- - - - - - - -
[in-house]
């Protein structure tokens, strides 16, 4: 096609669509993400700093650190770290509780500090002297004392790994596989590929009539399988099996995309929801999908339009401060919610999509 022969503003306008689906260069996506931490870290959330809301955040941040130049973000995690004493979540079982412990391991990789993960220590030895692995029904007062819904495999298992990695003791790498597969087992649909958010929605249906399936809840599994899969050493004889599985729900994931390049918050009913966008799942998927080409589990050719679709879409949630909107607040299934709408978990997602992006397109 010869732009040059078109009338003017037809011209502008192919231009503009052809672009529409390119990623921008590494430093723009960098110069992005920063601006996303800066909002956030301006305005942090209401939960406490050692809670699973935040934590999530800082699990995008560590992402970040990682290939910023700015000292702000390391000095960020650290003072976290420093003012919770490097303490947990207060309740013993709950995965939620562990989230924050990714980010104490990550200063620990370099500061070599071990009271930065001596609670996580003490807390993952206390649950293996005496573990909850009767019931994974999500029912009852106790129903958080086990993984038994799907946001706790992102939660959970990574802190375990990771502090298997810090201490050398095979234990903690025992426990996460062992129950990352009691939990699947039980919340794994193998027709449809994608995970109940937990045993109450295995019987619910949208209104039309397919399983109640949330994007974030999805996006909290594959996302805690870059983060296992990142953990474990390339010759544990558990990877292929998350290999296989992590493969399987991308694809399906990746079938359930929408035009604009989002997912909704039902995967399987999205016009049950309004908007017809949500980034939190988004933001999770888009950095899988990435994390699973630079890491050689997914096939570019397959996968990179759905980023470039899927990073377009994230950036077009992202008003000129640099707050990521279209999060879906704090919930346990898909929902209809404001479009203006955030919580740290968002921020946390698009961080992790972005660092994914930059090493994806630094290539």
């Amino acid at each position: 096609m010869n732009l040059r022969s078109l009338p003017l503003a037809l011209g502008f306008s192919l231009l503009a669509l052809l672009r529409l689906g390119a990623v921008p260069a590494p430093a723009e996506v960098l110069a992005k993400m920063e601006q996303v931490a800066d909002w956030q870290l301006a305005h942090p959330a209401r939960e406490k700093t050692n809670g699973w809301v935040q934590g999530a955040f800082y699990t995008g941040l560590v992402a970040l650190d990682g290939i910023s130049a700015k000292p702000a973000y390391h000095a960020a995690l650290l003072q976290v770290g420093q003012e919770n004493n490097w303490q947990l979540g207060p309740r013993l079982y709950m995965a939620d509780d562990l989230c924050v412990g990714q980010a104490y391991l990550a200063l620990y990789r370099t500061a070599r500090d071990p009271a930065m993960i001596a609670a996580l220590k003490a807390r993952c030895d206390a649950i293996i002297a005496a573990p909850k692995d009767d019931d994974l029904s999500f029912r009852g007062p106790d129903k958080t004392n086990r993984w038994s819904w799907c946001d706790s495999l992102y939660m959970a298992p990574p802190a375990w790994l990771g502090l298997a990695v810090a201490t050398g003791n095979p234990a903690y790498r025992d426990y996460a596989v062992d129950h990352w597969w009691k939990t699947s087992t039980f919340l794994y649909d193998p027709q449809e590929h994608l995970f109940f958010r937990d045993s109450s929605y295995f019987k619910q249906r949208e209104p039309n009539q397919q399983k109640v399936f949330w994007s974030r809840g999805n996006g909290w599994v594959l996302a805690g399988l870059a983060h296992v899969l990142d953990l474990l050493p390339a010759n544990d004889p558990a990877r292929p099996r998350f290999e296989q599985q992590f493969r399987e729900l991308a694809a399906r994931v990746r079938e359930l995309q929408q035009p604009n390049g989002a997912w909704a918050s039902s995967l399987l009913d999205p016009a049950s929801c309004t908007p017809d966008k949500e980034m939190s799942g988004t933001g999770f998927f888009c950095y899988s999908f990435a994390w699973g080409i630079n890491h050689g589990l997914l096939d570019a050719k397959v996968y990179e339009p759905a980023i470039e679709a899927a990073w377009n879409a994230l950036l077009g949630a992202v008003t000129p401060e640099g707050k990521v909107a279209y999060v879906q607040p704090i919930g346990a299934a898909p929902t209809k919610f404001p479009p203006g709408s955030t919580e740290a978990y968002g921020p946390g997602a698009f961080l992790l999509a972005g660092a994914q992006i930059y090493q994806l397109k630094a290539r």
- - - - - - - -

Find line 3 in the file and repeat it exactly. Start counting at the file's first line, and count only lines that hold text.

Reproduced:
């Amino acid at each position: 096609m010869n732009l040059r022969s078109l009338p003017l503003a037809l011209g502008f306008s192919l231009l503009a669509l052809l672009r529409l689906g390119a990623v921008p260069a590494p430093a723009e996506v960098l110069a992005k993400m920063e601006q996303v931490a800066d909002w956030q870290l301006a305005h942090p959330a209401r939960e406490k700093t050692n809670g699973w809301v935040q934590g999530a955040f800082y699990t995008g941040l560590v992402a970040l650190d990682g290939i910023s130049a700015k000292p702000a973000y390391h000095a960020a995690l650290l003072q976290v770290g420093q003012e919770n004493n490097w303490q947990l979540g207060p309740r013993l079982y709950m995965a939620d509780d562990l989230c924050v412990g990714q980010a104490y391991l990550a200063l620990y990789r370099t500061a070599r500090d071990p009271a930065m993960i001596a609670a996580l220590k003490a807390r993952c030895d206390a649950i293996i002297a005496a573990p909850k692995d009767d019931d994974l029904s999500f029912r009852g007062p106790d129903k958080t004392n086990r993984w038994s819904w799907c946001d706790s495999l992102y939660m959970a298992p990574p802190a375990w790994l990771g502090l298997a990695v810090a201490t050398g003791n095979p234990a903690y790498r025992d426990y996460a596989v062992d129950h990352w597969w009691k939990t699947s087992t039980f919340l794994y649909d193998p027709q449809e590929h994608l995970f109940f958010r937990d045993s109450s929605y295995f019987k619910q249906r949208e209104p039309n009539q397919q399983k109640v399936f949330w994007s974030r809840g999805n996006g909290w599994v594959l996302a805690g399988l870059a983060h296992v899969l990142d953990l474990l050493p390339a010759n544990d004889p558990a990877r292929p099996r998350f290999e296989q599985q992590f493969r399987e729900l991308a694809a399906r994931v990746r079938e359930l995309q929408q035009p604009n390049g989002a997912w909704a918050s039902s995967l399987l009913d999205p016009a049950s929801c309004t908007p017809d966008k949500e980034m939190s799942g988004t933001g999770f998927f888009c950095y899988s999908f990435a994390w699973g080409i630079n890491h050689g589990l997914l096939d570019a050719k397959v996968y990179e339009p759905a980023i470039e679709a899927a990073w377009n879409a994230l950036l077009g949630a992202v008003t000129p401060e640099g707050k990521v909107a279209y999060v879906q607040p704090i919930g346990a299934a898909p929902t209809k919610f404001p479009p203006g709408s955030t919580e740290a978990y968002g921020p946390g997602a698009f961080l992790l999509a972005g660092a994914q992006i930059y090493q994806l397109k630094a290539r």